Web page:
McDonald’s has signed an agreement with the US Vienna embassy to help Americans in distress to connect with the embassy and get help
Imagine you’re a US citizen in distress in Austria. You may’ve lost your passport and iPhone and have no means of contacting the embassy for help. At least, that used to be the case. As of Wednesday May 15, any American finding themselves in difficulty can simply enter one of McDonald’s 194 Austrian branches and get in touch with the US embassy.
The new 24-hour hotline to the embassy will also include help from the franchise’s employees. The restaurants would still remain Austrian territory. Speaking with the BBC, McDonald’s added that its personnel would certainly help anyone who found themselves in distress, not just US citizens.
The US embassy in Vienna announced the agreement on Facebook and was quickly met by some ridicule. Comments like “Introducing the McVisa,” “Would you like to supersize your passport?” and “Can you open a Burger King embassy so we can have it our way?” were rife on the embassy’s social media page.
Others found the deal slightly problematic. One Facebook user wrote: “As a US citizen, I find it odd that this seems to be an endorsement for a specific corporation. I would prefer if the government and corporations were kept separate.”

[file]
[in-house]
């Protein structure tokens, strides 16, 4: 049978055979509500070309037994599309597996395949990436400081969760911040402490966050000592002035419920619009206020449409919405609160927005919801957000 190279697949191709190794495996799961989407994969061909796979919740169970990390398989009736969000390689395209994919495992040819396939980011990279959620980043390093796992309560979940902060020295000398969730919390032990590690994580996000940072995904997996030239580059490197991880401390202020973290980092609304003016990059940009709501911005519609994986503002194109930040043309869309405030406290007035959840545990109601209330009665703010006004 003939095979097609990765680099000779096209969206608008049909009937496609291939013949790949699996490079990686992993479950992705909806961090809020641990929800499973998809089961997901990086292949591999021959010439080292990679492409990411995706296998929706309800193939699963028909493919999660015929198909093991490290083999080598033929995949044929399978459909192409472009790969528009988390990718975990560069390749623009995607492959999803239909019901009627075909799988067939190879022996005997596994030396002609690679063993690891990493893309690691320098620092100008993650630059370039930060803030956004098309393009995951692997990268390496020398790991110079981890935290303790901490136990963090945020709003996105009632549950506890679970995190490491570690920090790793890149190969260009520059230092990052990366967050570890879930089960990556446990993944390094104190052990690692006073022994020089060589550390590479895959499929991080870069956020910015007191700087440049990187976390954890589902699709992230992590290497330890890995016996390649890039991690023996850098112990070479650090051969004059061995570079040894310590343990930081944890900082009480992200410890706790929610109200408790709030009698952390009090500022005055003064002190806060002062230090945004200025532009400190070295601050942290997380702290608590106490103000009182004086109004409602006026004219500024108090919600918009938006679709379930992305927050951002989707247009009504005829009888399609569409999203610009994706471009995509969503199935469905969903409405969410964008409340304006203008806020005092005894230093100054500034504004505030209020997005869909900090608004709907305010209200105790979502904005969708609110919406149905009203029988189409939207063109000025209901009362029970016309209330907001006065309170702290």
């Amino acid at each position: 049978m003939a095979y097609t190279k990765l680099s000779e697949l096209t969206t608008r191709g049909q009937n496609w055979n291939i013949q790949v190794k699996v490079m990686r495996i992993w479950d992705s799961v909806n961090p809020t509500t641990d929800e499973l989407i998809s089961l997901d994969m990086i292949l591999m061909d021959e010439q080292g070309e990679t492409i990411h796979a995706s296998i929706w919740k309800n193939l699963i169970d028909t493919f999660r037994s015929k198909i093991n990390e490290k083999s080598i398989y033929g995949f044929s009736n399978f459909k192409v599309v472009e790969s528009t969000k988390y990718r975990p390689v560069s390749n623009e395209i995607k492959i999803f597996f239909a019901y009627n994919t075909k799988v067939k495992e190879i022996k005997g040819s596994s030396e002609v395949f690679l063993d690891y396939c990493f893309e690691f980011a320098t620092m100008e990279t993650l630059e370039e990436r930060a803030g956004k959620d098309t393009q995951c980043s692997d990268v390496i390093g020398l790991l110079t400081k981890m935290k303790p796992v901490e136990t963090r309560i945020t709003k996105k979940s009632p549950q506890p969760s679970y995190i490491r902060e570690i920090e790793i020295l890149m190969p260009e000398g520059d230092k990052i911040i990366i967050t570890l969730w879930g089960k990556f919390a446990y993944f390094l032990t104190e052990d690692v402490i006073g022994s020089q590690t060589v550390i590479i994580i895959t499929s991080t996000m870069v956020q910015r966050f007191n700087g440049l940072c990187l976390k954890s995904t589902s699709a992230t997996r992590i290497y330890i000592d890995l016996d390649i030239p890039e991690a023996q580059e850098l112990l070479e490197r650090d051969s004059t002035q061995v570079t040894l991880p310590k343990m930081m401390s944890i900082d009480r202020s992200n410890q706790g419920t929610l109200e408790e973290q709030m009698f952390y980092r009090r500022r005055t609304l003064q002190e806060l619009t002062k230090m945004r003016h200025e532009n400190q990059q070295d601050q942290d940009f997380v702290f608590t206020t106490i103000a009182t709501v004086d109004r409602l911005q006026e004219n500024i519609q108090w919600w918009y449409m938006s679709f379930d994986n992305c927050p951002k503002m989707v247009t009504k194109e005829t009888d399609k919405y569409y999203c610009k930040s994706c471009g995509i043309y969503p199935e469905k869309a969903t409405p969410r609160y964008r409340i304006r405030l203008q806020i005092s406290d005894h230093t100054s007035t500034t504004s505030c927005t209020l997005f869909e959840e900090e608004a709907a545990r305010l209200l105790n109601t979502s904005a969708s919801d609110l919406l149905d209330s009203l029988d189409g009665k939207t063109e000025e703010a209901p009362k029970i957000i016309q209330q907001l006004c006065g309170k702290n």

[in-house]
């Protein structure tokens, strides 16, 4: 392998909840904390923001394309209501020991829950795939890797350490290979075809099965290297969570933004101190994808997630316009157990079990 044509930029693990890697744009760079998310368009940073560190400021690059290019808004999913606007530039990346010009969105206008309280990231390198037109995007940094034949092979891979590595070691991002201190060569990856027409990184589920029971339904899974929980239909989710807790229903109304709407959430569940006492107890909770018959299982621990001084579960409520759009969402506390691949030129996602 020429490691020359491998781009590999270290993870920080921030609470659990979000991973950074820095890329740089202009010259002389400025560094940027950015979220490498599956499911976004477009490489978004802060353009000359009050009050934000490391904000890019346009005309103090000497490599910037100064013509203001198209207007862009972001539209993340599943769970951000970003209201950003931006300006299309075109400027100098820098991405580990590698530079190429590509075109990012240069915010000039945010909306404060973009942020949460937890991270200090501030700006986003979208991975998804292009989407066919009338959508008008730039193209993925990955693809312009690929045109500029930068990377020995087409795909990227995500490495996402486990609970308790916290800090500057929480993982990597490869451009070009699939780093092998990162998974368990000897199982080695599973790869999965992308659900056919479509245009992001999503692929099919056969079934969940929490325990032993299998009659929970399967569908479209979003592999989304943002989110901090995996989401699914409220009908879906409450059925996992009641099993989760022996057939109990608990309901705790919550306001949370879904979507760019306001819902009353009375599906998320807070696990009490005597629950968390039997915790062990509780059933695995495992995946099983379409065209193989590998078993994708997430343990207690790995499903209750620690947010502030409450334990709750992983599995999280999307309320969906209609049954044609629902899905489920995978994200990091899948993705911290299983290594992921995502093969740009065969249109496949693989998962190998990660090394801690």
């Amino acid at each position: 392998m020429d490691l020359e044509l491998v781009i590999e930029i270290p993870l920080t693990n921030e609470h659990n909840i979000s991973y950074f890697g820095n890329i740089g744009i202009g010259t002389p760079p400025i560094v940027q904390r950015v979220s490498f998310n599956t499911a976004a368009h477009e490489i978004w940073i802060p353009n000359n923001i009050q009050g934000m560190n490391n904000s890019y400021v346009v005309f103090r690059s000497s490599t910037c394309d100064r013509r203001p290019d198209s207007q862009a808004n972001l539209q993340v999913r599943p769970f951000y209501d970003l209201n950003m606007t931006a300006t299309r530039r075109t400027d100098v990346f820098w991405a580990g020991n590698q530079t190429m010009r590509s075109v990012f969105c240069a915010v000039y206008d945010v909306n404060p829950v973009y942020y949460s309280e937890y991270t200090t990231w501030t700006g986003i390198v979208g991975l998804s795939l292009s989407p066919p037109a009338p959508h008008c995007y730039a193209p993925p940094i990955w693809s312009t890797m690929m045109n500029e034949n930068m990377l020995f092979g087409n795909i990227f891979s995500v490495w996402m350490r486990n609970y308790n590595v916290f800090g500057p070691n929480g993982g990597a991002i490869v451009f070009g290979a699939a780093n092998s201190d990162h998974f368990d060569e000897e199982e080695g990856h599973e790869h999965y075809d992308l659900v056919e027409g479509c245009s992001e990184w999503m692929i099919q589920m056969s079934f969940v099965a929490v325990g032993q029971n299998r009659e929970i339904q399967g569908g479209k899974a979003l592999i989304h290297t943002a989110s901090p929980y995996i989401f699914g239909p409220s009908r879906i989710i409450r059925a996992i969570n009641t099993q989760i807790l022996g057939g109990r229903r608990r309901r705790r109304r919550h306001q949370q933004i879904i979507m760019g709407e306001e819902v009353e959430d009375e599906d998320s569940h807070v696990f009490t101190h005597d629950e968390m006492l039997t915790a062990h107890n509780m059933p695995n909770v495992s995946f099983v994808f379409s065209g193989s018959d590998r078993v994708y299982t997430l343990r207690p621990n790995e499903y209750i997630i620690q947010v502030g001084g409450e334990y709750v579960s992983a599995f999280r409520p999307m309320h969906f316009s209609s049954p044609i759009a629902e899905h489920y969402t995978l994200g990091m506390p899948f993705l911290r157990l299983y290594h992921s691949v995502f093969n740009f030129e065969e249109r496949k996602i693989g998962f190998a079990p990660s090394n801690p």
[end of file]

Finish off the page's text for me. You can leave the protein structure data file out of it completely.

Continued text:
One individual asked if this new service was “in lieu of a staffed embassy” to which the Vienna embassy replied: “Certainly not. Our embassy is fully staffed and ready to assist American citizens in need. This partnership is only one extra way for Americans to connect to the embassy when they are in an emergency situation.”
McDonald’s is clearly not afraid of trying out new things. The franchisor recently made its biggest acquisition in almost two decades by buying Dynamic Yield, the personalisation and decision logic technology startup. The acquisition will see the franchise roll out new smart digital menus. Another push saw McDonald’s swap its plastic straws to paper ones to reduce its environmental impact. Although, some people didn’t like that particular change.
But whether or not this is a one-off or the start of similar rollouts across the world, enabling people in distress to find help easier is never a bad thing.